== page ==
Turkey’s currency turmoil follows a well-known scenario. It is one more case in the long series of financial crises that afflict the international monetary system. Just over the past two-and-half-decades, international markets experienced the crisis of the British pound (1992), the Mexican and Argentinean currency crises (1994), the East Asia currency turmoil (1997), and the collapse of the Brazilian currency (1999).
In 2007, the liquidity-driven housing boom in the United States began to falter and Lehman Brothers filed for bankruptcy threatening the global financial system. In 2009, the Greek debt troubles started as the overture to the European financial crisis of 2010. The European Central Bank and the International Monetary Fund bailed out the troubled countries with Greece receiving several packages that ended in 2018 without a significant recovery of its economy.
Now it is Turkey’s turn. The dispute about an American citizen as a religious prisoner in Turkey, a tweet by the American President about higher tariffs on imports from Turkey, and the Turkish Lira spiraled into a hefty devaluation.
After some recuperation after the severe losses which the Turkish Lira suffered in the first wave of the sell-off in early August, the currency’s value sank again against the US-dollar and the euro thereafter. Since January 2018, Turkey’s currency devalued from around 3.5 Turkish Lira per dollar to almost seven Turkish Lira per dollar at its peak in August 2018 (Figure 1).
Figure 1: Exchange rate of the Turkish currency (Turkish Lira per US-dollar)
\Since 2010, the balance sheet of the Turkish central bank has more than tripled. This expansion came as the result of putting an end to the independence of the Turkish central bank by Turkey’s president Recep Tayyip Erdogan. He was democratically elected in 2014 and re-elected in 2018. Over the years since he took power, he has become increasingly authoritarian to the dismay of his Western allies, including the United States.
Turkey is just one more example of the many emerging economies whose leaderships have put their countries on a splurge of debt. Over the past ten years, emerging market dollar debt has more than doubled. The extremely low interest rates of the dollar, the euro, and the yen attracted many governments in the emerging economies to borrow in foreign currencies. There are many candidates which will have to confront external debt problems when interest rates in the United States and Europe should continue to rise.
As a response to the currency crisis, the Turkish president did not come up with a solid economic policy plan, which would include a cut in government spending and curbing the money supply. He rather accused ‘foreign powers’ for the mess, with the American President as the prime culprit of his accusations. Instead of signaling economic policies which could stabilize the currency, president Erdogan denounced the fall of the Turkish currency as an ‘enemy attack’ on his country. This reaction of the Turkish president has contributed to a further loss of the value of the Turkish currency.
The devaluation of the currency means that Turkey’s debt burden has doubled in terms of its domestic currency. At the end of the first quarter of 2018, Turkey’s foreign debt amounted to 466.7 billion US-dollars or 55 percent of Turkey’s gross domestic product. While the overall ratio of public debt to the gross domestic product is relatively low, almost 50 percent of the public debt is in foreign currency, which makes the budget vulnerable to a currency devaluation and the stoppages of international capital inflows.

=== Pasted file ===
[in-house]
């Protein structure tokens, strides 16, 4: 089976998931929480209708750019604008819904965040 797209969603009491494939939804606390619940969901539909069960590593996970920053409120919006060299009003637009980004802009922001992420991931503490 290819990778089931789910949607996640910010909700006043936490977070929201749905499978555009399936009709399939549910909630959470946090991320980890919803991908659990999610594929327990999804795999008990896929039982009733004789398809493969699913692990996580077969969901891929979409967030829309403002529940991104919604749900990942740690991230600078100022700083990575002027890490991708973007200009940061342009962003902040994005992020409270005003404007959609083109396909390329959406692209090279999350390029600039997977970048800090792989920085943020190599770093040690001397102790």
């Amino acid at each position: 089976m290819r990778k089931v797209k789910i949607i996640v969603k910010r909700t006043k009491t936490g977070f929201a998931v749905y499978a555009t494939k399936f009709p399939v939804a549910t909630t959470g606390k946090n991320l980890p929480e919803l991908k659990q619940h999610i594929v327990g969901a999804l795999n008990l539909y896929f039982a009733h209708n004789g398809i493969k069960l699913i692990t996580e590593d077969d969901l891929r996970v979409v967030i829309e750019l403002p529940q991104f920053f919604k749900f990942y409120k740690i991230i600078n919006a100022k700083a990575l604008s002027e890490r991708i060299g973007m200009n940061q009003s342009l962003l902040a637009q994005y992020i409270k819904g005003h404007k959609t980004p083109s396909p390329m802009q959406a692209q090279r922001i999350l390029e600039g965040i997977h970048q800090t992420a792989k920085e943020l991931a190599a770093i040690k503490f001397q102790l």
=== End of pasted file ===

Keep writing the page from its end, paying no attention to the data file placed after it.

The reduction of the relative burden of public debt was mainly due to a good growth performance over the past decade. After a swift recovery from the international debt crisis of 2008, the annual real growth rate of Turkey’s gross domestic product averaged around seven percent. In the first quarter of 2018, the annual growth rate reached 7.4 percent after 7.3 percent in the quarter before. This spectacular performance is now in jeopardy.
Even if Turkey can avoid an outright default, the economic impact of the sharp currency devaluation with the consequent rise of the interest rate will reduce investments and squeeze profits. As a consequence, unemployment will rise. The Turkish consumers will face rising prices and higher unemployment. The price inflation rate already stands at 16 percent and is two times higher than the mean of the ten years before (Figure 2).
Figure 2: Turkey. Price inflation rate (annual percent)
President Erdogan’s government has lost the confidence of the international investors when the president undermined the formal independence of the Turkish central bank after he took office. At the beginning of his new term, president Erdogan practiced outright nepotism when he appointed his son-in-law as treasury and finance minister in June 2018 right after his re-election.
Turkey’s foreign debt exposure results from the country’s persistent current account deficits as these require the import of capital. With the decline of the Turkish lira, it will become harder to finance these deficits. From 1980 to 2017, the current account balance was on average at -2.5 percent. Since 2001, the country has experienced a sharp deterioration, and the deficit hit nine percent in 2011. After some recuperation to about four percent in 2014, the current account deficit widened again and stands at 5.5 percent in 2017 (Figure 3).